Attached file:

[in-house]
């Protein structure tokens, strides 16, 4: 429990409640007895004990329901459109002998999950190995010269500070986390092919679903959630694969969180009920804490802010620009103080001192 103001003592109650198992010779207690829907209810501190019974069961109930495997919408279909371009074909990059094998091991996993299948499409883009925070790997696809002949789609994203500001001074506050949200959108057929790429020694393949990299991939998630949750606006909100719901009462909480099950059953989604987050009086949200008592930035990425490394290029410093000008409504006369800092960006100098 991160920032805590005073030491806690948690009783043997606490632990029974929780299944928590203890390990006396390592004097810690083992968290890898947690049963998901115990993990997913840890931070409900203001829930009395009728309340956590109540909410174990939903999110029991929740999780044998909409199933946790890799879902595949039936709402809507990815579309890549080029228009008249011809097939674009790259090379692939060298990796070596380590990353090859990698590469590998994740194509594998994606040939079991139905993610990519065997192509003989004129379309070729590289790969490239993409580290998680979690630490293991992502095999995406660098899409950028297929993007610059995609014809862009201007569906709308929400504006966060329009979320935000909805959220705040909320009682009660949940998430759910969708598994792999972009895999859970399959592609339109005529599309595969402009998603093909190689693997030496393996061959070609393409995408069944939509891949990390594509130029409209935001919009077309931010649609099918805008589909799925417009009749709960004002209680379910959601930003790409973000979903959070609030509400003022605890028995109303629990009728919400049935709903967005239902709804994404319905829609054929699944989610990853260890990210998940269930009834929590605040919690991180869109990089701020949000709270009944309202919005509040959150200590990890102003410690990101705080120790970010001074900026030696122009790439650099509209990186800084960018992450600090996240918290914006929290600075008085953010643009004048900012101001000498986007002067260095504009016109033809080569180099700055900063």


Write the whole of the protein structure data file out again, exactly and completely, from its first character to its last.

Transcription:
[in-house]
């Protein structure tokens, strides 16, 4: 429990409640007895004990329901459109002998999950190995010269500070986390092919679903959630694969969180009920804490802010620009103080001192 103001003592109650198992010779207690829907209810501190019974069961109930495997919408279909371009074909990059094998091991996993299948499409883009925070790997696809002949789609994203500001001074506050949200959108057929790429020694393949990299991939998630949750606006909100719901009462909480099950059953989604987050009086949200008592930035990425490394290029410093000008409504006369800092960006100098 991160920032805590005073030491806690948690009783043997606490632990029974929780299944928590203890390990006396390592004097810690083992968290890898947690049963998901115990993990997913840890931070409900203001829930009395009728309340956590109540909410174990939903999110029991929740999780044998909409199933946790890799879902595949039936709402809507990815579309890549080029228009008249011809097939674009790259090379692939060298990796070596380590990353090859990698590469590998994740194509594998994606040939079991139905993610990519065997192509003989004129379309070729590289790969490239993409580290998680979690630490293991992502095999995406660098899409950028297929993007610059995609014809862009201007569906709308929400504006966060329009979320935000909805959220705040909320009682009660949940998430759910969708598994792999972009895999859970399959592609339109005529599309595969402009998603093909190689693997030496393996061959070609393409995408069944939509891949990390594509130029409209935001919009077309931010649609099918805008589909799925417009009749709960004002209680379910959601930003790409973000979903959070609030509400003022605890028995109303629990009728919400049935709903967005239902709804994404319905829609054929699944989610990853260890990210998940269930009834929590605040919690991180869109990089701020949000709270009944309202919005509040959150200590990890102003410690990101705080120790970010001074900026030696122009790439650099509209990186800084960018992450600090996240918290914006929290600075008085953010643009004048900012101001000498986007002067260095504009016109033809080569180099700055900063």